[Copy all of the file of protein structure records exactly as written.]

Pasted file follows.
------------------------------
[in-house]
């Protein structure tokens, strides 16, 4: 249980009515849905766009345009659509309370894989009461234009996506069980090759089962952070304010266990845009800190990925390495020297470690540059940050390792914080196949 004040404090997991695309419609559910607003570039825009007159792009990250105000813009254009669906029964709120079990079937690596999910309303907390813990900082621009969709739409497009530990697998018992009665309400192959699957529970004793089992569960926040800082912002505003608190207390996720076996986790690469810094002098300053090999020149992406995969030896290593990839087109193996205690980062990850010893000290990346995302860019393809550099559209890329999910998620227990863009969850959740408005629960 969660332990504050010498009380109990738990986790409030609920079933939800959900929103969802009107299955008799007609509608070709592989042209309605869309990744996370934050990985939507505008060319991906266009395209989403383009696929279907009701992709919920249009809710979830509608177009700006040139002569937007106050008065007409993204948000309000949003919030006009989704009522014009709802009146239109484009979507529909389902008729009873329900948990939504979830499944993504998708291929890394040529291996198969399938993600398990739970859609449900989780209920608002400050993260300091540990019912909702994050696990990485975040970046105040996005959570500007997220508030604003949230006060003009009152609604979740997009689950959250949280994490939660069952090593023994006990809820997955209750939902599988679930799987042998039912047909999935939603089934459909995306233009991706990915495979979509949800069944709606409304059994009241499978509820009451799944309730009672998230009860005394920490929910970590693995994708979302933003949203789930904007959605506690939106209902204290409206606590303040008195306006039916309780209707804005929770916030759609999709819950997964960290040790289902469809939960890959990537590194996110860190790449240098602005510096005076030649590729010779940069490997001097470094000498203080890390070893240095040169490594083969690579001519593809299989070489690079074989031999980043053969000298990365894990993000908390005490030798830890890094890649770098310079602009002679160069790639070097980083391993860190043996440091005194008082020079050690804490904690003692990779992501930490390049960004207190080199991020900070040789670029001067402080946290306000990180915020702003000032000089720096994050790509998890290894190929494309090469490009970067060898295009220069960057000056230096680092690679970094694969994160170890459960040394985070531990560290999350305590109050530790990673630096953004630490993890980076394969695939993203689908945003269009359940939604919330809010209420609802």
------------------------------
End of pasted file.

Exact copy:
[in-house]
């Protein structure tokens, strides 16, 4: 249980009515849905766009345009659509309370894989009461234009996506069980090759089962952070304010266990845009800190990925390495020297470690540059940050390792914080196949 004040404090997991695309419609559910607003570039825009007159792009990250105000813009254009669906029964709120079990079937690596999910309303907390813990900082621009969709739409497009530990697998018992009665309400192959699957529970004793089992569960926040800082912002505003608190207390996720076996986790690469810094002098300053090999020149992406995969030896290593990839087109193996205690980062990850010893000290990346995302860019393809550099559209890329999910998620227990863009969850959740408005629960 969660332990504050010498009380109990738990986790409030609920079933939800959900929103969802009107299955008799007609509608070709592989042209309605869309990744996370934050990985939507505008060319991906266009395209989403383009696929279907009701992709919920249009809710979830509608177009700006040139002569937007106050008065007409993204948000309000949003919030006009989704009522014009709802009146239109484009979507529909389902008729009873329900948990939504979830499944993504998708291929890394040529291996198969399938993600398990739970859609449900989780209920608002400050993260300091540990019912909702994050696990990485975040970046105040996005959570500007997220508030604003949230006060003009009152609604979740997009689950959250949280994490939660069952090593023994006990809820997955209750939902599988679930799987042998039912047909999935939603089934459909995306233009991706990915495979979509949800069944709606409304059994009241499978509820009451799944309730009672998230009860005394920490929910970590693995994708979302933003949203789930904007959605506690939106209902204290409206606590303040008195306006039916309780209707804005929770916030759609999709819950997964960290040790289902469809939960890959990537590194996110860190790449240098602005510096005076030649590729010779940069490997001097470094000498203080890390070893240095040169490594083969690579001519593809299989070489690079074989031999980043053969000298990365894990993000908390005490030798830890890094890649770098310079602009002679160069790639070097980083391993860190043996440091005194008082020079050690804490904690003692990779992501930490390049960004207190080199991020900070040789670029001067402080946290306000990180915020702003000032000089720096994050790509998890290894190929494309090469490009970067060898295009220069960057000056230096680092690679970094694969994160170890459960040394985070531990560290999350305590109050530790990673630096953004630490993890980076394969695939993203689908945003269009359940939604919330809010209420609802």